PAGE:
Home » Clerics denounce gender equality in North Macedonia, Serbia
Balkans News North Macedonia Serbia

Clerics denounce gender equality in North Macedonia, Serbia

Clerics denounce gender equality in North Macedonia, Serbia

Orthodox Easter messages delivered by two senior clerics in North Macedonia and Serbia have sparked criticism, with Metropolitan Petar of the Prespa-Pelagonija eparchy of the Macedonian Orthodox Church causing particular outrage with his suggestion that gender equality is “blasphemous” and a “poisonous and perverted ideology” that threatens society.

“God created the male and the female, and anything else that is changed and different from God’s creation is abnormal, and therefore unacceptable,” Metropolitan Petar said.

The cleric also claimed that women’s rights lead to divorce.

“In the past century, before feminism and the emancipation of women, [a woman] has been a wife, mother, housewife, and today she is highly emancipated and in top societal positions. But she is also often divorced and a single parent,” he said.

North Macedonia’s Social Affairs Minister Jovanka Trencevska responded furiously with a message on Facebook addressing the cleric, saying that “this is not the time of the inquisition, Bishop”.

“What is blasphemy is the poison that you unleash and with which you insult and humiliate 51 per cent of the population,” Trencevska wrote.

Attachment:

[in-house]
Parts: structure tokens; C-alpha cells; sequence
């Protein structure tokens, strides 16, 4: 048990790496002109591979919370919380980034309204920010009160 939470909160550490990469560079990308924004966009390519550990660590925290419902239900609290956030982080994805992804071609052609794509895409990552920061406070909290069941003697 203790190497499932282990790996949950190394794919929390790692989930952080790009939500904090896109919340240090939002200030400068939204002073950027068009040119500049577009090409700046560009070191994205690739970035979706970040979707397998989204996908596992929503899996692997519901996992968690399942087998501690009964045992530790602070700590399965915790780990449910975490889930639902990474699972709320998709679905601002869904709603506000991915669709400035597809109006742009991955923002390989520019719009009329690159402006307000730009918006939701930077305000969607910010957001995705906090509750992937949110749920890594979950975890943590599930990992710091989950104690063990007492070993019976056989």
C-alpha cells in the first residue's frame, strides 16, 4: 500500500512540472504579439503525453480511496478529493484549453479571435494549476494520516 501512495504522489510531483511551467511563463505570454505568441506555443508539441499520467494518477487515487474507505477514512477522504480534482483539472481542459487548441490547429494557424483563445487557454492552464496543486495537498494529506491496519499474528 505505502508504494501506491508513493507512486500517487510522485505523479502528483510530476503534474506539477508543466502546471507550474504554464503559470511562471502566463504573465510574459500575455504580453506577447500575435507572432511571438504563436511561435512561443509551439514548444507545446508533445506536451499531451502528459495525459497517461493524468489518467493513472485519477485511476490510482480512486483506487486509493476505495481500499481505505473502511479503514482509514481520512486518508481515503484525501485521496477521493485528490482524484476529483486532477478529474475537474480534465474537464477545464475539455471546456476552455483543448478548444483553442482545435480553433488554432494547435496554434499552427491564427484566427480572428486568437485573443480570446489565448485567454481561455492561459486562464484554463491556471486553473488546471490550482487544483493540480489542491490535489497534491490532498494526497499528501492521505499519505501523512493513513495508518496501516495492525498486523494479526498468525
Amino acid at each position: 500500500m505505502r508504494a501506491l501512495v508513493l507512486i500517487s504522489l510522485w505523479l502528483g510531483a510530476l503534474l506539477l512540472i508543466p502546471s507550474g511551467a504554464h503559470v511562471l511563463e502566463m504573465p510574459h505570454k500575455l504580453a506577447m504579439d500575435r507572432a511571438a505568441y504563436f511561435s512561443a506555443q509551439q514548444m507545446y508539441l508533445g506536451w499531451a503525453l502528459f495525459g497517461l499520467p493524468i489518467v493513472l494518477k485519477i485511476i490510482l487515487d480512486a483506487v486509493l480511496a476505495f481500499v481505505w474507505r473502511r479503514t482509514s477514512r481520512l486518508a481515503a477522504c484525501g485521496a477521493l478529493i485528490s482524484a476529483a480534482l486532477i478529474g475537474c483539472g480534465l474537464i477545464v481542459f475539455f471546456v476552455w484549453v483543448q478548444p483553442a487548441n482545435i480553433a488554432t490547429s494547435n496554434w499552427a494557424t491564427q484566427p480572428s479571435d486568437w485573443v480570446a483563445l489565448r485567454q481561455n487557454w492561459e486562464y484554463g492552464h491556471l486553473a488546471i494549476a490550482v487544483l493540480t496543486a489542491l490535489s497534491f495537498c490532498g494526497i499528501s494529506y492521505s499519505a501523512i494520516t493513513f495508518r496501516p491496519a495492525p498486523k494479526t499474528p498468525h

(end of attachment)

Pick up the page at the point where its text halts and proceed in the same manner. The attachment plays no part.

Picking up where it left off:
“We live in a democracy, at a time when perhaps not every woman is loud and brave, but they are loud and brave fighting for gender equality. For their rights and the rights of every other woman. For the rights of every individual in society,” she added.

In neighbouring Serbia, Patriarch Porfirije of the Serbian Orthodox Church raised eyebrows with his Easter message opposing gender-sensitive language.

Last Thursday, at the start of the Orthodox Easter celebrations, he said that the Serbian language must be protected from “violence” imposed by legal provisions that introduce “so-called gender-sensitive language”.

Patriarch Porfirije argued that “the fight against marriage and the family as established by God” was the concealed motive behind moves to adopt such language.

Asked about the patriarch’s views, Serbian President Aleksandar Vucic told a press conference on Friday that he didn’t dare to comment, but added that Serbia is a secular state in which matters of state are separate from the church.

“We have the principle of secularity. It is well known who decides on laws and who passes decisions on other issues,” Vucic said.

The patriarch’s views sparked a backlash on Twitter, however.

“Femicide, obstetric violence, unpaid alimony, poor work by social services, economic insecurity and all the other forms of insecurity… maybe these things endanger marriage and the family a ‘little’ more,” wrote Pavle Grbovic, head of the Movement of Free Citizens, a Serbian opposition group.

In both North Macedonia and Serbia, Orthodox Christians make up the majority of the population. Efforts in both countries to introduce laws that would ensure greater equality and combat gender-based discrimination have been met with strong opposition from the church.

Human rights advocates have often accused the authorities in both countries of being too accommodating towards the church’s stances, or not resolute enough to contradict them, despite the fact that both are officially secular states.

Source: Balkan Insight